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Voice of reason

Victims of crime have the right to express an opinion during proceedings, but the ECJ was right to rule against allowing them to have a decisive voice, says Paul Stanley

27 September 2011

It is a measure of how far the European Union has developed that the European Court of Justice should find itself discussing the remedies imposed by criminal courts in domestic violence cases. But so it was in joined cases C-483/09 and C-1/10 Gueye (Fourth Chamber, 15 September 2011).

The case originated in Spain. Spanish law provided that where a person was convicted of a crime involving certain sorts of domestic violence, the sentencing court was obliged to impose (apart from any other penalty) an injunction prohibiting the offender from having contact with the victim for some period of time. Two defendants, convicted of assault, duly had such injunctions imposed upon them. But, in breach of the injunction, they started living with their victims again. This was something that the victims agreed to, and indeed wanted to happen. But the defendants were charged with breaching the orders that had been imposed upon them.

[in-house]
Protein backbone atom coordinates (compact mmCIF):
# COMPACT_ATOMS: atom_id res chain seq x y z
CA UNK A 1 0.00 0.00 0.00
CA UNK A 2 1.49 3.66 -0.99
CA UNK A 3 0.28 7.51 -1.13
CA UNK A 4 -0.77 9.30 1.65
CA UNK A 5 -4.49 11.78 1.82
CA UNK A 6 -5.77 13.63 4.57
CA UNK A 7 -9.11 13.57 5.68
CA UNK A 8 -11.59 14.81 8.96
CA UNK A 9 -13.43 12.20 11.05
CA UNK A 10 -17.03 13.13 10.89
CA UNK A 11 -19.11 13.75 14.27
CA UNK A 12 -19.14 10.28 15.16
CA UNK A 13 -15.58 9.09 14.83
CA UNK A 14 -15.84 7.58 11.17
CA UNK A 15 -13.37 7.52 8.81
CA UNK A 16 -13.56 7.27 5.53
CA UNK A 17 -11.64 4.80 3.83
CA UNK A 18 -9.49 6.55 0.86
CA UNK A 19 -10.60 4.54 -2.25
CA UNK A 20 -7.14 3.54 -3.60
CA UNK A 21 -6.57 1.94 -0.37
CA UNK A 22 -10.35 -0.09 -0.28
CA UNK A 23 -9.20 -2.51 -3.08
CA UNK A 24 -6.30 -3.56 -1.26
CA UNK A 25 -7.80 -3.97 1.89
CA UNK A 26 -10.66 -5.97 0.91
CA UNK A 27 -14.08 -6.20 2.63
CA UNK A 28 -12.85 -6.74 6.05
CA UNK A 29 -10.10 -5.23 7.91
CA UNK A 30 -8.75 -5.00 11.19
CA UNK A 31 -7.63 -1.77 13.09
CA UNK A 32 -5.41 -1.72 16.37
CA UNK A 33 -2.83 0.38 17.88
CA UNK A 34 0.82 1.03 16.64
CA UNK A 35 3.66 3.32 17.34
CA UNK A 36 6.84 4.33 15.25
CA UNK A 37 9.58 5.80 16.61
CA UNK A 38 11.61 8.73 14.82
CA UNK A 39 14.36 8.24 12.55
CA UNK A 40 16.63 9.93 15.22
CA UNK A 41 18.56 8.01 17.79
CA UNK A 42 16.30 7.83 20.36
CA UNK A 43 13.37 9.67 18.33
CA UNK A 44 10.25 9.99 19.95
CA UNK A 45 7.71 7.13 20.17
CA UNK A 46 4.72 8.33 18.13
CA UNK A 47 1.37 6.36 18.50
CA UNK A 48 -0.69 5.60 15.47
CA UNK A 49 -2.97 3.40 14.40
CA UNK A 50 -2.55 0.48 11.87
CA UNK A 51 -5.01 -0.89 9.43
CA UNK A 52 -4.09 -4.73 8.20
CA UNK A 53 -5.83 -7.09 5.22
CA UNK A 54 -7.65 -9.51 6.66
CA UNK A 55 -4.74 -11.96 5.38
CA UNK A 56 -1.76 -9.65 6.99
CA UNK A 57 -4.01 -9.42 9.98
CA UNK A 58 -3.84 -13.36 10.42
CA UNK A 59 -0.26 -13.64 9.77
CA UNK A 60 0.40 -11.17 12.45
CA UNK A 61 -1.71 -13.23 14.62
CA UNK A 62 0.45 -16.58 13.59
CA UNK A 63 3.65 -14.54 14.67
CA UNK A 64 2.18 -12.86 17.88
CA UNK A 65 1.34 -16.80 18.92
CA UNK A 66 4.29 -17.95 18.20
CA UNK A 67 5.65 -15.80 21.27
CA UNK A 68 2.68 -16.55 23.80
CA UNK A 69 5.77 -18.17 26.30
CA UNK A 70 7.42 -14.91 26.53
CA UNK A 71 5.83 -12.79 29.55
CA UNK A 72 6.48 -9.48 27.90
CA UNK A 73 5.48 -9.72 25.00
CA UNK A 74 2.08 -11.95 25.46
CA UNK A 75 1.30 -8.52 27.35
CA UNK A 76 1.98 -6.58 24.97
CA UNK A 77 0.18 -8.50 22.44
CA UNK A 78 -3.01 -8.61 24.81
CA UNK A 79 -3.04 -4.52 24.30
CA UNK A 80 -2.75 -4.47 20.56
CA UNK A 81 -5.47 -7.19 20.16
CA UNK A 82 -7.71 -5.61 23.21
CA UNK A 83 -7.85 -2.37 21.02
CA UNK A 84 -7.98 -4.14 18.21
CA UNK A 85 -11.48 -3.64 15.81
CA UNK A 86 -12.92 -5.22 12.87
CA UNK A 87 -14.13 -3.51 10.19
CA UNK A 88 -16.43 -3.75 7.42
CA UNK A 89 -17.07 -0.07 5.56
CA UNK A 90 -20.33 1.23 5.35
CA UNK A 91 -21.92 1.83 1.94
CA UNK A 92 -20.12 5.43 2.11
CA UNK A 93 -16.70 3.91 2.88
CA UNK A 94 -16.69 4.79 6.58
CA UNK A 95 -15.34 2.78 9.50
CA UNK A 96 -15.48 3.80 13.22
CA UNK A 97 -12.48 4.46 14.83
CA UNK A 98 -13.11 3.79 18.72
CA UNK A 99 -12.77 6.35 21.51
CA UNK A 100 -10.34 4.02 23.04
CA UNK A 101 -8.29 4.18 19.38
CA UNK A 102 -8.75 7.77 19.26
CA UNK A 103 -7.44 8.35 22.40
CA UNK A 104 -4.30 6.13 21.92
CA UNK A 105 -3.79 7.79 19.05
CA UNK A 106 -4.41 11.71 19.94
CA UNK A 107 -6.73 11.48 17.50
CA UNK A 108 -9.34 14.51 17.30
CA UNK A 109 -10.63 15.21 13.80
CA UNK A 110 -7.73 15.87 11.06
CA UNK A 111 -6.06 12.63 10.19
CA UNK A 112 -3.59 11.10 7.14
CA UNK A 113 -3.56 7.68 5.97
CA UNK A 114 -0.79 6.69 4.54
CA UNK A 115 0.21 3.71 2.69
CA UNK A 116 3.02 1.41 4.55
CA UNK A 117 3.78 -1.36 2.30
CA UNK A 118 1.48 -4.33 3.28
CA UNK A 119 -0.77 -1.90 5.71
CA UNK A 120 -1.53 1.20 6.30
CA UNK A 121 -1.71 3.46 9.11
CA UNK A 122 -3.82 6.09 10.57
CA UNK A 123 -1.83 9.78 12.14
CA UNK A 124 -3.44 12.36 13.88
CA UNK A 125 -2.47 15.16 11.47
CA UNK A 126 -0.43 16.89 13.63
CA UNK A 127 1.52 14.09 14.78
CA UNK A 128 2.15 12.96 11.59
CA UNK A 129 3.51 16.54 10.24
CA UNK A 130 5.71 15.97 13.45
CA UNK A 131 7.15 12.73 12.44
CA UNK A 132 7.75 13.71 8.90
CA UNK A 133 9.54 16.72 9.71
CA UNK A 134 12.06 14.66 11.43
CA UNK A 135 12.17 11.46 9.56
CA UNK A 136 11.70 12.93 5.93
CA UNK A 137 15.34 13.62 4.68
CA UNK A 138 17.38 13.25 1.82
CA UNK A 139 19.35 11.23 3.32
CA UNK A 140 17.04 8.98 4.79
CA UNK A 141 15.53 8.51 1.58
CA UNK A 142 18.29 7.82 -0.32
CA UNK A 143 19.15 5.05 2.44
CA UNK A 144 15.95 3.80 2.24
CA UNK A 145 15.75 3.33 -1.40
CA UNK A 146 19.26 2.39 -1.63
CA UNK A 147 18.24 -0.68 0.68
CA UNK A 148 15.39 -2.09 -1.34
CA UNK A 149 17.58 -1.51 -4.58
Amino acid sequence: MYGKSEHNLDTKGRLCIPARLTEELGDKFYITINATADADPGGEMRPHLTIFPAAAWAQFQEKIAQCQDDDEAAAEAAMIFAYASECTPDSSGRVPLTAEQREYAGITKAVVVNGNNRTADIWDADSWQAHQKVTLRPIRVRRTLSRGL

One can well see that the case might have raised issu...

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